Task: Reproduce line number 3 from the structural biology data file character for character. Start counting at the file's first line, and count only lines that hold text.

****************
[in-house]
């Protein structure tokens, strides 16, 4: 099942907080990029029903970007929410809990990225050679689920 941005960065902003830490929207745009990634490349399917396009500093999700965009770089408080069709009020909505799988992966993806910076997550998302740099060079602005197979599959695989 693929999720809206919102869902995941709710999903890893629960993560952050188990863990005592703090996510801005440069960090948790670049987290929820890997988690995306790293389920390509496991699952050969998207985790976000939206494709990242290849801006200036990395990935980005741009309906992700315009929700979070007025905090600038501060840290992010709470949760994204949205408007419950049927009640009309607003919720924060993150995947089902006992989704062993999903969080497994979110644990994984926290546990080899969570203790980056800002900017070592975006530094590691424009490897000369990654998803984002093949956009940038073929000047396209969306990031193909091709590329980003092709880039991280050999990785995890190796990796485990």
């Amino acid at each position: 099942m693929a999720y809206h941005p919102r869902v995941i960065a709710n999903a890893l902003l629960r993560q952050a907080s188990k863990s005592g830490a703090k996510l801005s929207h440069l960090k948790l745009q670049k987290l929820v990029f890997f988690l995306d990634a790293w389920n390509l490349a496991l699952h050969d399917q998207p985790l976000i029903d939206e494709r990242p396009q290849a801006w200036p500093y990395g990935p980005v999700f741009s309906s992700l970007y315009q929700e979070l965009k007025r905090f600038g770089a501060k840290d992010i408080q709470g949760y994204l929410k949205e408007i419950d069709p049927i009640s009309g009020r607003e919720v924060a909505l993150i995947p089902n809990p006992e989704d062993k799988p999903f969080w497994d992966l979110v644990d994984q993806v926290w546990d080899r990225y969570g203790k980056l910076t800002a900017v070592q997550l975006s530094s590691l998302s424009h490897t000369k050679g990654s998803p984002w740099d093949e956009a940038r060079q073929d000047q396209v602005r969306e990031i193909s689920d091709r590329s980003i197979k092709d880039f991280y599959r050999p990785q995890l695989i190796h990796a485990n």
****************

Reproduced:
């Amino acid at each position: 099942m693929a999720y809206h941005p919102r869902v995941i960065a709710n999903a890893l902003l629960r993560q952050a907080s188990k863990s005592g830490a703090k996510l801005s929207h440069l960090k948790l745009q670049k987290l929820v990029f890997f988690l995306d990634a790293w389920n390509l490349a496991l699952h050969d399917q998207p985790l976000i029903d939206e494709r990242p396009q290849a801006w200036p500093y990395g990935p980005v999700f741009s309906s992700l970007y315009q929700e979070l965009k007025r905090f600038g770089a501060k840290d992010i408080q709470g949760y994204l929410k949205e408007i419950d069709p049927i009640s009309g009020r607003e919720v924060a909505l993150i995947p089902n809990p006992e989704d062993k799988p999903f969080w497994d992966l979110v644990d994984q993806v926290w546990d080899r990225y969570g203790k980056l910076t800002a900017v070592q997550l975006s530094s590691l998302s424009h490897t000369k050679g990654s998803p984002w740099d093949e956009a940038r060079q073929d000047q396209v602005r969306e990031i193909s689920d091709r590329s980003i197979k092709d880039f991280y599959r050999p990785q995890l695989i190796h990796a485990n």